|Posted by Admin on June 30, 2015 at 9:15 PM|
CULTURE COMES TO MORIARTY, NEW MEXICO
The sound of wheels crunching on loose gravel snapped me out of a deep sleep. The car rolled to a stop as I sat up, wiping my sandpapery face with a gritty palm. On the second try to make sound come out of my throat I was able to mumble, “Whereizzis?”
“Bleepfino,” Mick replied. “Someplace name of ‘Garage,’ according to the sign.”
I straightened myself up and looked around. Mick had parked in front of a squat concrete block building surrounded by dust covered junk cars. A big sign over the door said “Garage.”
A homely man of considerable bulk, dressed in greasy overalls lumbered out of a doorway and slouched over to our car. “Do sump’n’ for you boys?” he inquired around a cheek full of cut plug.
“See can you tell me what’s the matter with this motor, will you?” Mick said, and goosed the gas pedal. I can’t do sound effects on paper, but in English it sounded something like this: Wraaghclacketyclacketywhopety whop BAM!
The old mechanic didn’t even bother to look under the hood. He leaned a massive forearm on the car windowsill and spat tobacco juice on the gravel. “She’s a-fixin’ to th’ow a rod, son,” he said.
“How much to fix it?”
The mechanic scratched his grizzled head. “’Fraid I couldn’t get to it for a couple of days, boys. What you’re gonna need is a new block.”
A new block. Mick did some quick calculations. “How much you gimme for this fine car?”
The mechanic chuckled. “Well, son, I already got more cars parked around this place than I need. But you can leave her settin’ here until you come back through if you like.”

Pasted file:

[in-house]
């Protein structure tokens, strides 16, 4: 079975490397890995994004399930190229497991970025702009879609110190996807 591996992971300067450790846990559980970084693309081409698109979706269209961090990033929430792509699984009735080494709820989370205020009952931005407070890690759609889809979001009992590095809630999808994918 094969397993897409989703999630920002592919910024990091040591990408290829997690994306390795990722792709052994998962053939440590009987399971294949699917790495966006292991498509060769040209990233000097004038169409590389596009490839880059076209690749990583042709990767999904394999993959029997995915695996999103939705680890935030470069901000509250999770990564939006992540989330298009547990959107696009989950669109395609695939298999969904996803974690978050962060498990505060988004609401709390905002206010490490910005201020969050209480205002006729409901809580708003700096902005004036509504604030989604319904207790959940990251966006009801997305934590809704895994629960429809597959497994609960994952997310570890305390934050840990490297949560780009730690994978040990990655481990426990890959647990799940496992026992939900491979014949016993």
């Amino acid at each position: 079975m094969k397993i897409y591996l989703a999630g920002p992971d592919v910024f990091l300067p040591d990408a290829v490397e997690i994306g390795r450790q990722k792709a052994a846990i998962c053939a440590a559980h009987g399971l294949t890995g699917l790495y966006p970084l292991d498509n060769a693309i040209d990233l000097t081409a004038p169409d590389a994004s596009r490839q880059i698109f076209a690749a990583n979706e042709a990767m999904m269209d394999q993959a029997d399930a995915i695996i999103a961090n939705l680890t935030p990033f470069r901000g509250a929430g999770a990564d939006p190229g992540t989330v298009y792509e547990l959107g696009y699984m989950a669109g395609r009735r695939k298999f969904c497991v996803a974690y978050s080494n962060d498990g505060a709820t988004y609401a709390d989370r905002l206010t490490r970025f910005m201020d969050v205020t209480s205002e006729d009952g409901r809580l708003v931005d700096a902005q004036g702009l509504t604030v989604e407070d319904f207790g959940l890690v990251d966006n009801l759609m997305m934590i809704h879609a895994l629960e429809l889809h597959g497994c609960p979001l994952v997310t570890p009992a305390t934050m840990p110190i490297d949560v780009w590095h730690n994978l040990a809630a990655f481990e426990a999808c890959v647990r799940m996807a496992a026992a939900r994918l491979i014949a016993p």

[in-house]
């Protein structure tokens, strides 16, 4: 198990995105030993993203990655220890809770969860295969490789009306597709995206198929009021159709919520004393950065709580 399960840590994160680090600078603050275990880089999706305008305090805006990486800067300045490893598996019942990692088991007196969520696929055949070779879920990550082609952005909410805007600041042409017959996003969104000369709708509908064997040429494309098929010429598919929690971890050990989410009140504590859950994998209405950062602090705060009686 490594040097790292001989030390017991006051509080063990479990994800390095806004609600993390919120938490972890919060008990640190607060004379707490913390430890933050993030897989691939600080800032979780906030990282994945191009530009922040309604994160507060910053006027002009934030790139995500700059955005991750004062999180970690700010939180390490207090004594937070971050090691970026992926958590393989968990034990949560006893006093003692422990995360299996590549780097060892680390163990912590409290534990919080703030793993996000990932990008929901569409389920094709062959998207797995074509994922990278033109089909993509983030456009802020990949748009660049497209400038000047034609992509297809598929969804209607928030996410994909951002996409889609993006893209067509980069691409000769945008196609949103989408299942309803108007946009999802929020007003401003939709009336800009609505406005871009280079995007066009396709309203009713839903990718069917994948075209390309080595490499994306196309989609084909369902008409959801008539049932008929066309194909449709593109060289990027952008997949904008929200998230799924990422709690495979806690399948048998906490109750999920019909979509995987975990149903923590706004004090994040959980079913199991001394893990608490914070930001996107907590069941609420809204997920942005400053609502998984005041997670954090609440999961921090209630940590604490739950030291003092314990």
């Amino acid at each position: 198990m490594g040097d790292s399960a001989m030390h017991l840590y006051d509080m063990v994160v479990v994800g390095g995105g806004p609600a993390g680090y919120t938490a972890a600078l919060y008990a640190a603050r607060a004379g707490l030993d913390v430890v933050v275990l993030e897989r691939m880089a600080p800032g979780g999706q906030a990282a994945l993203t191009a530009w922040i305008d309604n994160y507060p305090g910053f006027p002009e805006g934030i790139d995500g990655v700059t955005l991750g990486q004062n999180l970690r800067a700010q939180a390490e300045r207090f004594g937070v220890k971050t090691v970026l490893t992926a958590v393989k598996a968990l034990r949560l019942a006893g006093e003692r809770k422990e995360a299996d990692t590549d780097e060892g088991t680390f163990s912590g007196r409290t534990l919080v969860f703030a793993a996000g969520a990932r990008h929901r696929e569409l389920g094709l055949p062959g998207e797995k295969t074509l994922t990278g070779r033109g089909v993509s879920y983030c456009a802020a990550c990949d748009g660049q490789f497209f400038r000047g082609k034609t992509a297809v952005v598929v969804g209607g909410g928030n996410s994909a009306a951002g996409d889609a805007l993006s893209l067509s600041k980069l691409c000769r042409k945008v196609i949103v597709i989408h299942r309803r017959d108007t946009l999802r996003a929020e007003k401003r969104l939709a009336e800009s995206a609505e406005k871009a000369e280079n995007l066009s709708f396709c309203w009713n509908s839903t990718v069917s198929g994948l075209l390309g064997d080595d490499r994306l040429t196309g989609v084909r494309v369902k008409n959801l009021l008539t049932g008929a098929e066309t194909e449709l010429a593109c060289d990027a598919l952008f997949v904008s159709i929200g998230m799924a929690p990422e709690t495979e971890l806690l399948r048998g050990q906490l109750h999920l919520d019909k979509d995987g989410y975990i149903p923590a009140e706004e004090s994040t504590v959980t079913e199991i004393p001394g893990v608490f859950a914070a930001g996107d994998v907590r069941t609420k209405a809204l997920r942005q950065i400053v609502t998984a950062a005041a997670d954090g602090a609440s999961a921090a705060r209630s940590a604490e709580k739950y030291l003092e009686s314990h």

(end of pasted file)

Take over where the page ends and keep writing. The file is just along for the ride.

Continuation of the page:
Me and Mick looked at one another. We really didn’t plan on dropping back through Flyspeck, New Mexico any time soon. Mick asked where we were and directions to the nearest bus station, and learned that the proper name of the place was Moriarty. While Mick drove off to check on the price of bus tickets, me and the boys went inside the garage to wait. On a whim I decided to take my paintings in with me. I knew we’d never get all our junk on a bus, and were going to have to leave some of it behind. This old mechanic was being helpful to us, and he sized up like a man who might have good taste. I decided I would bequeath my priceless masterpieces to him.
When I walked inside and saw his wife leaning against the counter, I revised my opinion somewhat regarding that wrench jockey’s good taste. That woman filled out a dirty black sweater like three hundred pounds of lumpy cotton in a four foot sack. She gapped a smile at us boys when we came in, and patted her hair. I had a bad minute trying to keep my stomach settled. It was just too early in the morning for a sight like that.
“You fellers come right on in and set, and have a sody,” she invited. I noticed her eying the canvases her husband was leaning up against the wall. I was reaching in the drink box for a cold drink, but out of the corner of my eye I caught her reaction to one of the paintings. Her thick eyebrows went up and she jobbed her husband in the ribs with her elbow.
“Looky, Clarence,” she whispered loudly, and nodded to the painting on the end. “That there’s a nekked woman, Clarence!”
The proper name usually applied to that genre of painting is “nude.” But I was of no mind to be correcting a lady who was offering us a bit of hospitality.
I made Clarence and the wife a gift of my paintings rather than try to wag them along on a bus. Probably if I had gone around in back and dumped the paintings in the trash I could have saved Clarence the trouble of doing it later, but this way I could at least pretend my masterpieces would find a good home with these fine, cultured folks.